Bienvenue dans le comté de Door, Wisconsin
Formant une péninsule longue et étroite entre Green Bay et le lac Michigan à l’est, le comté de Door, dans le Wisconsin, se distingue par ses plages et ses promontoires, ses ferries et ses phares historiques en brique. La région est très féconde, avec un sol riche en calcaire qui nourrit ses célèbres vergers et 482 kilomètres de côtes, au large desquelles le corégone, très prisé dans la région, est pêché toute l’année. Pour vous faire découvrir ce comté généreux à travers les yeux de ses habitants, nous leur avons demandé quelques conseils. Voici quelques-unes de leurs adresses préférées.
Surrounded on three sides by water, fishing is a year-round Door County pastime. In the winter, Green Bay is capped by several feet of solid ice, sturdy enough to construct little shanties on the lake’s frozen surface. Feeling adventurous? Rent an insulated 2.4-meter by 3-meter (8-foot by 10-foot) ice house, along with a whitefish fishing guide and gear, from the experts at Ice Fish Green Bay. Or, skip straight to the good part—the eating. For a delicious, quintessentially Door County tradition, locals are always eager to share the Scandinavian-style fish boil experience with outsiders. They recommend you arrive early, so you can chat with the boil master while he builds a wood fire beneath a massive caldron-like pot and fills it with locally-caught whitefish, potatoes and onions. Then, grab a drink and wait for the big finish, when kerosene is doused onto the fire and a 4.6- to 7.6-meter (15- to 25-foot) tower of flame shoots into the sky. It’s called the “boil off” and it clears the pot of the soot and fat that’s accumulated on top of the pot, leaving only perfectly cooked fish and clean broth behind. To see this spectacle in person, locals recommend the White Gull Inn, which hosts Friday night fish boils year-round (and four nights a week from May to October) on its patio. It’s a simple, hearty meal—served with melted butter and lemon, coleslaw and homemade bread—that you’d be a fool to miss.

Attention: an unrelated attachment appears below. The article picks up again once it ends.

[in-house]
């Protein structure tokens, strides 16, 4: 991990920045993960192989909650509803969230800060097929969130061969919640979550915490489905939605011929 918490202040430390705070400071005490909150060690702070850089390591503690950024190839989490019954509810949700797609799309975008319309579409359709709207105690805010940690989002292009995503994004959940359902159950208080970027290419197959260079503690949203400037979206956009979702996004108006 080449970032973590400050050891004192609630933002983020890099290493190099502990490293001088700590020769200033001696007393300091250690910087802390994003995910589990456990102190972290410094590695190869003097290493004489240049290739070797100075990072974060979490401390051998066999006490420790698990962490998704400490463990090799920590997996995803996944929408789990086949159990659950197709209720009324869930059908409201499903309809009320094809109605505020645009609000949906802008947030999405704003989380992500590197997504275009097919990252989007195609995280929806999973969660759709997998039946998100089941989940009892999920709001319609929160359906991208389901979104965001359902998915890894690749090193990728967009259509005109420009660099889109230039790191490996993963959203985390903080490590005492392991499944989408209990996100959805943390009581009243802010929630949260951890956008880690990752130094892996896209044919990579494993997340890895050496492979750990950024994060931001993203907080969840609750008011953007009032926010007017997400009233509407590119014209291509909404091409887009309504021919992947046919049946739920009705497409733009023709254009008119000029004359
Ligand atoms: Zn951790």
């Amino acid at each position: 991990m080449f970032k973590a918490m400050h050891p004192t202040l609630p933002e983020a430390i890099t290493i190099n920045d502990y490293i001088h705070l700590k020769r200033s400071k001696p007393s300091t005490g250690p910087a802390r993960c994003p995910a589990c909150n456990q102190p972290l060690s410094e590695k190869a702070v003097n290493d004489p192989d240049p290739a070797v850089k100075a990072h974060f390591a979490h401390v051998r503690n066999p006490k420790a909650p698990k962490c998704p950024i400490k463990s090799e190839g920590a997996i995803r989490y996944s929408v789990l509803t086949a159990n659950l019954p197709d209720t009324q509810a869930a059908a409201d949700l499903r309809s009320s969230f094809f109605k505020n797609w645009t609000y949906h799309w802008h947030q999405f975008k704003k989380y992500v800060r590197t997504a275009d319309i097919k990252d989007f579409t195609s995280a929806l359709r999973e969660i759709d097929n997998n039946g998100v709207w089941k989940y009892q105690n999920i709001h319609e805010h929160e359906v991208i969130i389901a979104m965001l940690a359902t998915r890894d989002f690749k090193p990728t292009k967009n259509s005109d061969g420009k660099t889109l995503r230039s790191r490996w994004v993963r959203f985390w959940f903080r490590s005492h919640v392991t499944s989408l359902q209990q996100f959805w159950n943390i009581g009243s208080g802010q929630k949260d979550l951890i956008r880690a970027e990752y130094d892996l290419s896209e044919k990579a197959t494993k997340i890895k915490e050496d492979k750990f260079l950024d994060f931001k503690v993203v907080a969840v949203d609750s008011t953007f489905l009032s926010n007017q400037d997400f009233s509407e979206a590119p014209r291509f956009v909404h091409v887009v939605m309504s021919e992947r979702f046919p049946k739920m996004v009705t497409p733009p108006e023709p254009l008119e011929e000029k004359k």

As American as Cherry Pie
During the harvest months, locals love plucking fruit from the region’s many fruit trees. Each July, the tart Montmorency cherries are bright red and full of flavor—a revered Door County delicacy (some 10 to 15 million pounds are produced here annually). The fruit are turned into everything from cherry wine to cherry donuts, from a spicy, savory cherry salsa to the ubiquitous cherry pie that’s found at nearly every supper club and fish boil on the peninsula. To pick your own, Lautenbach’s Orchard Country Winery & Market is the spot. Once a year, the family farm hosts an annual festival with a pie-eating contest, horse-drawn wagon rides, bounce houses for the kids, wine-tasting and live music for the parents. For Door County color, you can’t beat the Cherry Pit Spit Competition, in which—you guessed it—participants compete to see who can spit a cherry pit the farthest. “Everyone has their own technique,” we’re told. The state record is 14.6 meters (48 ft). Can you beat it?